As states consider relaxing their stay-home orders, a national discussion has centered on the use of molecular and serological testing for COVID-19 as a means to safely reopen the country. Employers exploring the use of testing as a component of their return-to-work protocols need to be mindful of the potential risks associated with such testing.
While testing could potentially be a tool for enhancing workplace safety and reassuring a nervous workforce, its potential to generate class and representative litigation should not be ignored. Accordingly, employers and their counsel should take care to understand the fast-changing landscape of legal authority for pandemic-related testing, and to be thoughtful in implementing such protocols for their employees.
Permissibility of Testing
Prior to the COVID-19 pandemic, requiring employees to submit to medical testing to enter the workplace was generally impermissible. The Americans with Disabilities Act prohibits an employer from making disability-related inquiries or engaging in medical examinations unless they are job-related and consistent with business necessity, which includes when an employee will pose a direct threat due to a medical condition.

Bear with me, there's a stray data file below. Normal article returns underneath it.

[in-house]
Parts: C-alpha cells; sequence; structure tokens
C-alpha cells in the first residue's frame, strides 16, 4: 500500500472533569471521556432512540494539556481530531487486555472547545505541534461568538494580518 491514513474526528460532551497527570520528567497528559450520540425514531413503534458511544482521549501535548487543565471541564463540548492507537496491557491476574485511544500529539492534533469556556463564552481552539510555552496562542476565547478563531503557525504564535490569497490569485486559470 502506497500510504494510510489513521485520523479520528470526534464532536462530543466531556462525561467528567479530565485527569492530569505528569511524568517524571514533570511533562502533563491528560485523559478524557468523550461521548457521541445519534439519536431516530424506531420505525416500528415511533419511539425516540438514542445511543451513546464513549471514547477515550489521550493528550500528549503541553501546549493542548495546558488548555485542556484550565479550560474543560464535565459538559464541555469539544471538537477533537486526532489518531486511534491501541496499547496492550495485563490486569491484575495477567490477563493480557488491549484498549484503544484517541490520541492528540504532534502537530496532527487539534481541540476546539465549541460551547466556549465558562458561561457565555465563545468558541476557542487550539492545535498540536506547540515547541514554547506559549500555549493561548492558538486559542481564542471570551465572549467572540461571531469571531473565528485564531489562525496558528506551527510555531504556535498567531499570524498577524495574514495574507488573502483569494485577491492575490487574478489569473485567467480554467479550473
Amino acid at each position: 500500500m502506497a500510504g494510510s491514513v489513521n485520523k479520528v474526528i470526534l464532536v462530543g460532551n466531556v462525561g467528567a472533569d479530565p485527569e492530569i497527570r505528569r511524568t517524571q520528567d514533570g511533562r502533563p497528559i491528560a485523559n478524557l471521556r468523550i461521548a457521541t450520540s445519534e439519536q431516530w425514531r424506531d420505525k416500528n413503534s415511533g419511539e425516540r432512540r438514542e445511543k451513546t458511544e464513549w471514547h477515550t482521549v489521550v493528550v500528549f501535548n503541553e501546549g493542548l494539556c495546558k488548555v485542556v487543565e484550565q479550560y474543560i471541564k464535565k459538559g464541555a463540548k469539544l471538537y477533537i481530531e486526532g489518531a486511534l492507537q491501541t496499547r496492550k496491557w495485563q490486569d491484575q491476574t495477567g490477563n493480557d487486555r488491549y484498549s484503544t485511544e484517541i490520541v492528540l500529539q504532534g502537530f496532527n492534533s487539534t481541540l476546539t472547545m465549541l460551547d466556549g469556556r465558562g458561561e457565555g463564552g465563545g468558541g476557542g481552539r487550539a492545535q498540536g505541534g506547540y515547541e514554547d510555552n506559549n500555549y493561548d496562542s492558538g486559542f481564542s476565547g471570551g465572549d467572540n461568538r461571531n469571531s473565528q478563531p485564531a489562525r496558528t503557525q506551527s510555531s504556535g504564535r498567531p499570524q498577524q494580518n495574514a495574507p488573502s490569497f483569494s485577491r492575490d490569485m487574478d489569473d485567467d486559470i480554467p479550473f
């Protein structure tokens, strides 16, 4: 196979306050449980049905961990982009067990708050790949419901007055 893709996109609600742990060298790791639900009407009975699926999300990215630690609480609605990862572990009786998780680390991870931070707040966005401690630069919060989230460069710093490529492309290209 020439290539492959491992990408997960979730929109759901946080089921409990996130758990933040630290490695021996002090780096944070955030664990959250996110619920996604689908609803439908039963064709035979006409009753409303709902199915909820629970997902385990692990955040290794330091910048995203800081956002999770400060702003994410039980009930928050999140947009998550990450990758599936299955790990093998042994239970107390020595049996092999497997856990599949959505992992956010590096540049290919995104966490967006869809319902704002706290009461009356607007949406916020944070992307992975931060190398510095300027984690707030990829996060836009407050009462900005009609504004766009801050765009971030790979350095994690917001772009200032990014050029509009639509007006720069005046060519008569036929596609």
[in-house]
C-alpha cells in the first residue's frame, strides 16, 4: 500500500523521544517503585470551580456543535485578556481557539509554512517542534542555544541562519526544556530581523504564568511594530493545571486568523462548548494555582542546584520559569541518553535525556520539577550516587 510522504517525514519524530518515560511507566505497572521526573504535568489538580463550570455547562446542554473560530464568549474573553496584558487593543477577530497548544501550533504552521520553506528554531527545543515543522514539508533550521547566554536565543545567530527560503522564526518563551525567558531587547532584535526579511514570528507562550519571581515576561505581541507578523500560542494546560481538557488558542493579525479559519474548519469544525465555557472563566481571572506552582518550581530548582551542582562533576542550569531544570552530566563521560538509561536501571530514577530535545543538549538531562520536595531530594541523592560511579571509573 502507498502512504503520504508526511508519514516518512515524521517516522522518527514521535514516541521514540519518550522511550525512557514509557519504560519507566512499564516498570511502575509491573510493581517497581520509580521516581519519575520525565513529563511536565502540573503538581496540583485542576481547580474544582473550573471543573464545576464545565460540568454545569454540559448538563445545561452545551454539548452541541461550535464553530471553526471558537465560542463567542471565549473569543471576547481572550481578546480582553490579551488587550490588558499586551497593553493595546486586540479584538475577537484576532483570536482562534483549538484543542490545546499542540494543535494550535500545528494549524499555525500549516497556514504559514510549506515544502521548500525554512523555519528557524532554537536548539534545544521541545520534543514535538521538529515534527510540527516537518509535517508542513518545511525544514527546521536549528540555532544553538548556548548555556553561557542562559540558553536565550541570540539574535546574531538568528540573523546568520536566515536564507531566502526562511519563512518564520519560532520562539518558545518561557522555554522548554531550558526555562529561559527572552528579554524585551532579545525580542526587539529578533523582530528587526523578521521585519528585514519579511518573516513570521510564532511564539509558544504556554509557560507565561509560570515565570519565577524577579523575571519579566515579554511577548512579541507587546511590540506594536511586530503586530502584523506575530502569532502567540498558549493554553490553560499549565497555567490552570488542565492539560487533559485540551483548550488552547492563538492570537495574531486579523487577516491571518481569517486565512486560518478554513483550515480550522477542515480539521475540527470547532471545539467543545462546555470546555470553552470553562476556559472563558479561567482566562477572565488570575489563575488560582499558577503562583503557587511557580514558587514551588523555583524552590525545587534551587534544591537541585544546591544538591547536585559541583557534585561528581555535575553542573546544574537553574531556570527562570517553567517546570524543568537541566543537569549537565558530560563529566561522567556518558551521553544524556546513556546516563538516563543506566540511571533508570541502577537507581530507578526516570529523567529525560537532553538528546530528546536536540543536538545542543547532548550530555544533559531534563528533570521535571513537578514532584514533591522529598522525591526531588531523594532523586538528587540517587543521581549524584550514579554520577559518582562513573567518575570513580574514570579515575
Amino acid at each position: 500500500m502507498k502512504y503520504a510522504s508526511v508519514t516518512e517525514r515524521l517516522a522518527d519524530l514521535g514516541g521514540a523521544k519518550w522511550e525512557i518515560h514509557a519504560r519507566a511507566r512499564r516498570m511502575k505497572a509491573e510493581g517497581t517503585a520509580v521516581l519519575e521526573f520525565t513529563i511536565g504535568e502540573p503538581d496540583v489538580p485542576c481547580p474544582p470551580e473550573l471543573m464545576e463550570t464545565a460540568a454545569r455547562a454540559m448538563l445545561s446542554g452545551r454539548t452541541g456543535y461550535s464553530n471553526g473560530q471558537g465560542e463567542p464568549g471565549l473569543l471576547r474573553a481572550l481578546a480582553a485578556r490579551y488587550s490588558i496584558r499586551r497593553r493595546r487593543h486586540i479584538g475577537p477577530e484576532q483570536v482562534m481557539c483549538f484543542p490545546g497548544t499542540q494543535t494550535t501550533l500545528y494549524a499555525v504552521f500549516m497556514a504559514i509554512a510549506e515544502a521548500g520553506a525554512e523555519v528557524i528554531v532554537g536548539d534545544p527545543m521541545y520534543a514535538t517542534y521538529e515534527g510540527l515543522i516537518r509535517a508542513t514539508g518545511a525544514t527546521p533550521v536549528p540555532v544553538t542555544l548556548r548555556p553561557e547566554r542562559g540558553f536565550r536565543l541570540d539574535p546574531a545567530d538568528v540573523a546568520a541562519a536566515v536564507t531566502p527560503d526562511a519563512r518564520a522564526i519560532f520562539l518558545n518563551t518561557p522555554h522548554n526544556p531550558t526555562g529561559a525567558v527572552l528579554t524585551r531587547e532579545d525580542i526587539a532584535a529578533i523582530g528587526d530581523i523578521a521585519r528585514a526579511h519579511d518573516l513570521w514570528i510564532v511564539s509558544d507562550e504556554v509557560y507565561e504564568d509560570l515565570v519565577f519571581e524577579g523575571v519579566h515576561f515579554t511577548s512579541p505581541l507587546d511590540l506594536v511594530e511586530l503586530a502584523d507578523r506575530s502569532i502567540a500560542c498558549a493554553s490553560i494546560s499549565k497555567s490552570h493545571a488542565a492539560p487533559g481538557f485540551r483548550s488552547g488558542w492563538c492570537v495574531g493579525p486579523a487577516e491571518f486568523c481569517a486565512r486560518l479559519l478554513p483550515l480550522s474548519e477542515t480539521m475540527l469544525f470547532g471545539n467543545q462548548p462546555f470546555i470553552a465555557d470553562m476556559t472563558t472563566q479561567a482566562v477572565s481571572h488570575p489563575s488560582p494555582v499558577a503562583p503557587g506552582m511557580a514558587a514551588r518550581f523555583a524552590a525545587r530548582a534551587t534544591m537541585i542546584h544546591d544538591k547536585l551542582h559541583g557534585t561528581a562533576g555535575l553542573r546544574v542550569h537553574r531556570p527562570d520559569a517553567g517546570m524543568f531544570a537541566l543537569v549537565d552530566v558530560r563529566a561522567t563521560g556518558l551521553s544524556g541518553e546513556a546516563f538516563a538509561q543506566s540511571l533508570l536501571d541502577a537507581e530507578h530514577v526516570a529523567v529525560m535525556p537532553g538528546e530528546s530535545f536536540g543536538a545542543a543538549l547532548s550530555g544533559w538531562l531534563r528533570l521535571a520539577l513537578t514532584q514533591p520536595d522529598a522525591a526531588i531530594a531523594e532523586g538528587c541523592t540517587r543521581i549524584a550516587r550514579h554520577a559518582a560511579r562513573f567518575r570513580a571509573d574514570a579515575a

A “direct threat” is defined as “a significant risk of substantial harm to the health or safety of the individual or others that cannot be eliminated or reduced by reasonable accommodation.” Civil rights laws in many states are similar.
Since the pandemic, the U.S. Equal Employment Opportunity Commission has updated its guidance, initially advising that employers may take employees’ temperature as a tool to screen for COVID-19 symptoms, and more recently on April 23, providing that employers may “administer a COVID-19 test (a test to detect the presence of the SARS-CoV-2 virus) before permitting employees to enter the workplace.”
In doing so, it reasoned that an individual with the virus would pose a direct threat to the health of others. The EEOC, however, cautioned that the tests must be accurate and reliable and advised employers to review guidance from the U.S. Food and Drug Administration and Centers for Disease Control and Prevention as to the accuracy and safety of such tests. The burden is on the employer to demonstrate that the tests it administers are accurate and reliable.